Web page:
Taking a Second Look at a Monitoring Evaluation

Tuesday, June 12, 2007

Cesar Rodríguez-Garavito’s article in Politics and Society, “Global Governance and Labor Rights: Codes of Conduct and Anti-Sweatshop Struggles in Global Apparel Factories in Mexico and Guatemala” from Politics and Society offers an examination and evaluation of labor codes of conduct and monitoring systems in the broader context of global governance. He compares four monitoring systems in his paper, one of which is the FLA, which merits some response.

The sections of the paper that are most directly relevant to the FLA’s work begin on p. 212. Several points in Rodríguez-Garavito’s article resonate with the FLA’s work:

Consensus among union leaders, factory owners, monitors, brand representatives, brands, and labor advocates in Guatemala and Mexico that the state is not a reliable enforcer of labor laws and therefore there is a need for codes. Even a Guatemalan labor leader who dismisses codes of conduct as a “farce” was pessimistic that the state could be the sole regulator of labor conditions in factories (p. 212).
Third party monitoring – an external monitor that applies a code of conduct formulated by a multi-stakeholder umbrella organization like the FLA – is the most credible approach to monitoring codes of conduct (p. 214).
There is discontent on the part of unions, NGOs, and brands with the “policing” or “checklist” model of monitoring (p. 219). This is consistent with the FLA’s assessment of the situation and our commitment to FLA 3.0.
Logic of cooperation between the WRC and the FLA to achieve common objectives (p. 219).
With reference to the two case studies – Kukdong and Choishin – the work of monitors in collaboration with umbrella monitoring organizations (FLA and WRC) decisively pushed forward the negotiations that led to the establishment of unions (p. 225).
In the Choishin case, the threat of all FLA member brands not contracting with Choi & Shin International unless the situation in Guatemala was resolved was instrumental in the settlement (p. 226).

There are some errors in the paper and the research underlying the paper is a bit dated (although the paper was published in 2005, some of the research seems to date back to 2002, with partial updates in 2003 and 2004) and therefore some statements in the paper are not accurate. These problems crop up mostly in Table 1 (p. 216), which compares four “third-party monitoring systems,” WRC, FLA, SAI (SA8000), and WRAP with respect to 10 factors related to contents of the code, the independence and comprehensiveness of monitoring, the transparency of the system, and sanctions for noncompliance.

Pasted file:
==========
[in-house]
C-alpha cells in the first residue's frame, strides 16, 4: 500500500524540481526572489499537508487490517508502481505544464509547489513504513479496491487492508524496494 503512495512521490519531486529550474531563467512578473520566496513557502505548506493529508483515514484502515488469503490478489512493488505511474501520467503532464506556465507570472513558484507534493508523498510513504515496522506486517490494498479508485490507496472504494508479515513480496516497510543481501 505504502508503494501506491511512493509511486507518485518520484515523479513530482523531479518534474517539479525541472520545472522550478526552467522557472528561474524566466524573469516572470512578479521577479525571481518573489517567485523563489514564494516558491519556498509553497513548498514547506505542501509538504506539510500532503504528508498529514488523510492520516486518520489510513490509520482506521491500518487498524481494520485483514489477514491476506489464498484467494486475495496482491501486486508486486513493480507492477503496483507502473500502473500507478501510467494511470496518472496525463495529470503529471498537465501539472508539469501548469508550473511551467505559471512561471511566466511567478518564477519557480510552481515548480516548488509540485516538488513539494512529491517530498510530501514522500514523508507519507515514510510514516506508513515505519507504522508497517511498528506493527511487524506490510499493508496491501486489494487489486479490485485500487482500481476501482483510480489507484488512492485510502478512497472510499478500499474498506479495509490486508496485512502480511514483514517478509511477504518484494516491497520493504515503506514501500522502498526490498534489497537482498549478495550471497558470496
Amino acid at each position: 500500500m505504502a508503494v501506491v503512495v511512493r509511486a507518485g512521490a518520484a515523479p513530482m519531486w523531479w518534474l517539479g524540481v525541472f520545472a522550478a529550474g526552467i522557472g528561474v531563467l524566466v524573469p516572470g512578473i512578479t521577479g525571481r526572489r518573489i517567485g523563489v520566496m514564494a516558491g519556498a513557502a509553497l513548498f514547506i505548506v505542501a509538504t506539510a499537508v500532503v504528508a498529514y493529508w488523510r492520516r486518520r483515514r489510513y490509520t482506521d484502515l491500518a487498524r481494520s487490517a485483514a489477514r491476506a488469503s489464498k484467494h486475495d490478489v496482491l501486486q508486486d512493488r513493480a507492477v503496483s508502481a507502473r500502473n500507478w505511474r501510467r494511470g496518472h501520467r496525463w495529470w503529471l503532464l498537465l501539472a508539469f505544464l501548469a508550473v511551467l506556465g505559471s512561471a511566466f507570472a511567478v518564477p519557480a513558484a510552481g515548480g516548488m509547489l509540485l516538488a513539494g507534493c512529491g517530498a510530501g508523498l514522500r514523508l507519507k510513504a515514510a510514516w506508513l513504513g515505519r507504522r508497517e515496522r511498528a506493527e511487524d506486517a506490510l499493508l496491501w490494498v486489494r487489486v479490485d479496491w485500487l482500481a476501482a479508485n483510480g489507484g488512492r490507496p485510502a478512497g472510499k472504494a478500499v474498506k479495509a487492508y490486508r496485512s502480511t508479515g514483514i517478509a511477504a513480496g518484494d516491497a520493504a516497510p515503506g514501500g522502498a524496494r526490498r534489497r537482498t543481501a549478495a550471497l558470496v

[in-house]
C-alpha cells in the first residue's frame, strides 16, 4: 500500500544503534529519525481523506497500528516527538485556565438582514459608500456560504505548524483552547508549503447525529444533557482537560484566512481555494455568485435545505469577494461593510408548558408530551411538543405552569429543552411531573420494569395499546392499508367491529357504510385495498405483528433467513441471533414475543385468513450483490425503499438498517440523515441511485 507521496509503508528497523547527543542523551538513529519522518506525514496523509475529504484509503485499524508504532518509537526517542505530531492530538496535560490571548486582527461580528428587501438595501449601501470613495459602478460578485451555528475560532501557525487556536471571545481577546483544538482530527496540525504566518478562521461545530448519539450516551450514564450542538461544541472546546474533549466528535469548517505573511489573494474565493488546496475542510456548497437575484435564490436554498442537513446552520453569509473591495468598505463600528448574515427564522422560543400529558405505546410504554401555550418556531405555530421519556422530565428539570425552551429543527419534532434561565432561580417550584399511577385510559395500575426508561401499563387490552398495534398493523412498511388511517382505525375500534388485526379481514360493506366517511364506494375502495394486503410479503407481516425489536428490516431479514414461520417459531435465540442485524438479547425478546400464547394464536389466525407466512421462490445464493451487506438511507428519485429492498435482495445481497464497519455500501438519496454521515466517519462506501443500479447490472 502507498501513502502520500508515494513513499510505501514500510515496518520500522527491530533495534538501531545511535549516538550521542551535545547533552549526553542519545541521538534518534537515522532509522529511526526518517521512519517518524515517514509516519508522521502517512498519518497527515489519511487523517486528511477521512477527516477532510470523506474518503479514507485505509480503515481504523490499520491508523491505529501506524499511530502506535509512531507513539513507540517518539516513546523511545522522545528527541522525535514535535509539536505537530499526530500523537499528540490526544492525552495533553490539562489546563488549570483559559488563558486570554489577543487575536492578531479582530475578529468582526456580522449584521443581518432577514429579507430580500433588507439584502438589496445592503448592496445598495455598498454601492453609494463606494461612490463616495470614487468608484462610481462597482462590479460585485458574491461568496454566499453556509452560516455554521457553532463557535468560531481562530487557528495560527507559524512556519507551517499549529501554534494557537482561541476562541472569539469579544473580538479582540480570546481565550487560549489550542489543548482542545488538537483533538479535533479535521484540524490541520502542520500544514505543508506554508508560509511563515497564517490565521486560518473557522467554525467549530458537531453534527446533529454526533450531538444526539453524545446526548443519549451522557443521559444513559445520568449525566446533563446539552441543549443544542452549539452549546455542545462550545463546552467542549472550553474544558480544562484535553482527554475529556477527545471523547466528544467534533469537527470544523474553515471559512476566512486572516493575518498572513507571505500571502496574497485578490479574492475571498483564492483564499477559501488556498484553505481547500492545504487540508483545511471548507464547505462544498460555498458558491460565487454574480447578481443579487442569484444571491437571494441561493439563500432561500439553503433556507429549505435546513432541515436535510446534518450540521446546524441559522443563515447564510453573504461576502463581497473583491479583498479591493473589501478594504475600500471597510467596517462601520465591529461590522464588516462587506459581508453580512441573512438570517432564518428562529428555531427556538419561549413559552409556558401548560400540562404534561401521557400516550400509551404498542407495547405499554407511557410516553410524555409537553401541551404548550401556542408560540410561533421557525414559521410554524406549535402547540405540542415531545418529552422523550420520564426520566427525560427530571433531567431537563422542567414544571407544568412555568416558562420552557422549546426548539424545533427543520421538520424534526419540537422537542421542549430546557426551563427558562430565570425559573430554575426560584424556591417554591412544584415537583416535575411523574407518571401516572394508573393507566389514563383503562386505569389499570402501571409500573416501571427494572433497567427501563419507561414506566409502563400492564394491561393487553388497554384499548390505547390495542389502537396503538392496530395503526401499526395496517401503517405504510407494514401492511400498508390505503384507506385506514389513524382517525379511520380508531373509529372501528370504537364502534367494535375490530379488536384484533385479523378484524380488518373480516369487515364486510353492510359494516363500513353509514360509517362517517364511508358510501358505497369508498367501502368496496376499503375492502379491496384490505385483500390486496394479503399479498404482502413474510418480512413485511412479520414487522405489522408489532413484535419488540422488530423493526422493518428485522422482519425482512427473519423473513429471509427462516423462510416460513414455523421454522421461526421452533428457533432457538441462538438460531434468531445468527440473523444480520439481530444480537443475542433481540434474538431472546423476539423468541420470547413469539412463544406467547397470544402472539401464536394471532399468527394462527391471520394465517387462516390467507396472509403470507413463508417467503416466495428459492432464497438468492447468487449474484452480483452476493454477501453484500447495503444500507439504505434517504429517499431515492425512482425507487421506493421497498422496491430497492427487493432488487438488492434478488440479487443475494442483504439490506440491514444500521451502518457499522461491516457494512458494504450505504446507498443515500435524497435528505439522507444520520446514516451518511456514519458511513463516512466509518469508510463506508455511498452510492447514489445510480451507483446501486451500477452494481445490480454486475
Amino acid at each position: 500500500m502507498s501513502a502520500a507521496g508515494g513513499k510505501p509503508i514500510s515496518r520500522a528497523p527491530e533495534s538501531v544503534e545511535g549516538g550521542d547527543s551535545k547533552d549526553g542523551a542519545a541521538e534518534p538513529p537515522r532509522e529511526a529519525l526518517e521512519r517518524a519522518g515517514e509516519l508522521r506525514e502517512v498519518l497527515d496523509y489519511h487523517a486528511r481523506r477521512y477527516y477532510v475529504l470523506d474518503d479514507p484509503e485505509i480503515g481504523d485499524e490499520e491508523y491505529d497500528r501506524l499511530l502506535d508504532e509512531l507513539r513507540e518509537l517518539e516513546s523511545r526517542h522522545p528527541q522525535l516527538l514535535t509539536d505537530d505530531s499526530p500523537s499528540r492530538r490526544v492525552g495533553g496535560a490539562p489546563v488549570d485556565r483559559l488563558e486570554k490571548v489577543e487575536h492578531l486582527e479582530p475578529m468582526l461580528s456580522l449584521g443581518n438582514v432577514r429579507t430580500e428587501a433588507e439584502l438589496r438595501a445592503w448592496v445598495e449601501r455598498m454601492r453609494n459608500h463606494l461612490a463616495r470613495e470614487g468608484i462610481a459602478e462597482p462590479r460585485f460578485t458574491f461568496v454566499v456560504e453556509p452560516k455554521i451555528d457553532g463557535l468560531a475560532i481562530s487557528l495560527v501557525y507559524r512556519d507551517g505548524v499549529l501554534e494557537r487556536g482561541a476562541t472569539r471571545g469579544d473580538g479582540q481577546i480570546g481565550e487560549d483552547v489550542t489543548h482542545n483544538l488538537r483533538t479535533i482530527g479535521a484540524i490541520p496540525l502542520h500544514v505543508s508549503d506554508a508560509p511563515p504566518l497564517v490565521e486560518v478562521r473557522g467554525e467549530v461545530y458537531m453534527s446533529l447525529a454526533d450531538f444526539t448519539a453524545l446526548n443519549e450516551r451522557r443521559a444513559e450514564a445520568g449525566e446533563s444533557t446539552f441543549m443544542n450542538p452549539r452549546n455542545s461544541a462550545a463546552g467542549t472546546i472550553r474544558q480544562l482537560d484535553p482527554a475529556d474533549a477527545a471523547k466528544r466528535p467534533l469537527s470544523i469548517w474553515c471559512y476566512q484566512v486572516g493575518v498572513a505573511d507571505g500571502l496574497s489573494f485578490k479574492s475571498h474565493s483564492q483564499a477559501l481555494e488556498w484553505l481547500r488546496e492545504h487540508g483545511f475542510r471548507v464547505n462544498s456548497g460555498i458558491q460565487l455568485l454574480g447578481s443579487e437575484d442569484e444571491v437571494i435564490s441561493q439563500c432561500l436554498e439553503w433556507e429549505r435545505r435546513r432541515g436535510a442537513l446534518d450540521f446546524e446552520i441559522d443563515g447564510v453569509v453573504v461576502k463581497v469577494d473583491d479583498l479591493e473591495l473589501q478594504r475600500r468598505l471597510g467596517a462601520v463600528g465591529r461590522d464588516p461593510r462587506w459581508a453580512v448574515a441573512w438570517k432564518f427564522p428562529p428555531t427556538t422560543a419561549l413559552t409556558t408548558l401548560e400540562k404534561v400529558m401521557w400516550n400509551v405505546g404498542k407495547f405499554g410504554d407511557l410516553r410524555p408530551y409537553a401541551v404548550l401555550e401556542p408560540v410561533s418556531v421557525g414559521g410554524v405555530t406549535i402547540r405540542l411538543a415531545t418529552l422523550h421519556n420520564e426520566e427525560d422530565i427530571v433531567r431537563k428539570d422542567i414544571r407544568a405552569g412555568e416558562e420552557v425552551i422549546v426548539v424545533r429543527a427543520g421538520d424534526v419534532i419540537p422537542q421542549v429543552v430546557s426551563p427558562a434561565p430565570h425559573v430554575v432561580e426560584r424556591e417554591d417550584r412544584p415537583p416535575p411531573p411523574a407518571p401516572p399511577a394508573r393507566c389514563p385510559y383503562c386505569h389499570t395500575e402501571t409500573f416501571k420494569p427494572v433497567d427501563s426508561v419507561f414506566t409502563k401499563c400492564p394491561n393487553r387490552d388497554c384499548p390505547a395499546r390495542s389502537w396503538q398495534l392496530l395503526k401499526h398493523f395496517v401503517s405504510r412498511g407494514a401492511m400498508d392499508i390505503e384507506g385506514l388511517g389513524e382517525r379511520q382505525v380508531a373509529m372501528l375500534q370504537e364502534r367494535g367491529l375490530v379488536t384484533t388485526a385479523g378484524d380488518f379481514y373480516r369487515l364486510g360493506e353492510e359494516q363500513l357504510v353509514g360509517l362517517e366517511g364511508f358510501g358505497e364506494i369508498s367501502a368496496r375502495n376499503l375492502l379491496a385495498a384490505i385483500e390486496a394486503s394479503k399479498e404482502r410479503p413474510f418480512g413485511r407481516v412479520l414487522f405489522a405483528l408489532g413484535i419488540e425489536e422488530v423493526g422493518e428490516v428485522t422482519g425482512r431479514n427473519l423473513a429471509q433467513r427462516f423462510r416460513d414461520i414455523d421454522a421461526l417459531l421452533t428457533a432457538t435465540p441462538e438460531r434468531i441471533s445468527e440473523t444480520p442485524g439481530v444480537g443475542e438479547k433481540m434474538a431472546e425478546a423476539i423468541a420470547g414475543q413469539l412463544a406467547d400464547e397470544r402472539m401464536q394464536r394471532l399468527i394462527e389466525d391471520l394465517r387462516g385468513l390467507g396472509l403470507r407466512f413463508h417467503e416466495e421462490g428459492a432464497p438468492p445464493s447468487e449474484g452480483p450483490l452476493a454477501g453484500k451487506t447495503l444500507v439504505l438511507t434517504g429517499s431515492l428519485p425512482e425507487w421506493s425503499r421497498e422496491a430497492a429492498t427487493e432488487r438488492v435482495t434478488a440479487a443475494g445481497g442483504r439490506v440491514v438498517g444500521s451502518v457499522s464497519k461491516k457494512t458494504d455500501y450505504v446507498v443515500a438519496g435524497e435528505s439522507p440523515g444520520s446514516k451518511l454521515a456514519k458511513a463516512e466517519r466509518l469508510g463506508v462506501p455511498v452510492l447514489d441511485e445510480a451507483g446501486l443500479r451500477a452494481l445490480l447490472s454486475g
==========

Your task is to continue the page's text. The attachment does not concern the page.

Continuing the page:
In Table 1, the following corrections should be made to the assessment of the FLA with respect to the 10 factors:

Worker able to file complaints?: The author says that no such system is available under the FLA system, which is not accurate. The FLA Third Party Complaint system is available to workers and has been used quite extensively by workers.
Are most monitors independent?: The author assesses “no” for the FLA on this dimension. The criterion (p. 215) is: “are most accredited monitors independent (as opposed to commercial) organizations? The paper states that out of 63 IEMs conducted at Nike facilities in 2002-2003, “virtually all were conducted by commercial firms.” The FLA has been moving in the direction of accrediting more civil society monitoring organizations. Currently, 7 of our 20 accredited monitors are civil society organizations, and several other civil society organizations are in the accreditation process.
Is monitoring continuous? Again, the author assesses “no” for the FLA in this factor. The criterion (p. 215) is: Are factory evaluations based on continuous monitoring (as opposed to one or a few visits? The FLA methodology of random selection of IEMs does not lend itself to continuous monitoring. However, we have stepped up our verification visits – which mean returning to the factory where an IEM was conducted – and moreover, we have a third party complaint system that in essence is very similar to the “continuous monitoring” that is conducted by the WRC. Under 3.0, there will be continuous contact with factories.
Are manufacturers required to disclose name and location of suppliers? The author rates the WRC “yes” on this dimension and the FLA (and the other two initiatives) “no.” Colleges and universities require licensees to disclose name and location of suppliers. With respect to its university licensees, then, the FLA should have the same rating as the WRC. Indeed, the FLA does not require its affiliated companies to disclose their factories, but several PCs – Nike, PUMA, Reebok – have voluntarily done so.

Correcting/updating the information on this table would bring the FLA’s score from the 6 in the article to about 8 or 8.5, very close to the WRC score.

One important difference between the FLA and the WRC that is not captured in the table is the number of monitoring events that each organization carries out annually. While the WRC probably conducts in the order of 6 investigations per annum, the FLA conducted 145 IEMs in 2006 and a combined 629 since 2002.

To conclude, even in its present form, the paper sets out quite effectively the strengths of the FLA system. With the correction/updating of some of the points above, the FLA system would show to be even stronger using the criteria developed by the author.

Jorge Perez-Lopez


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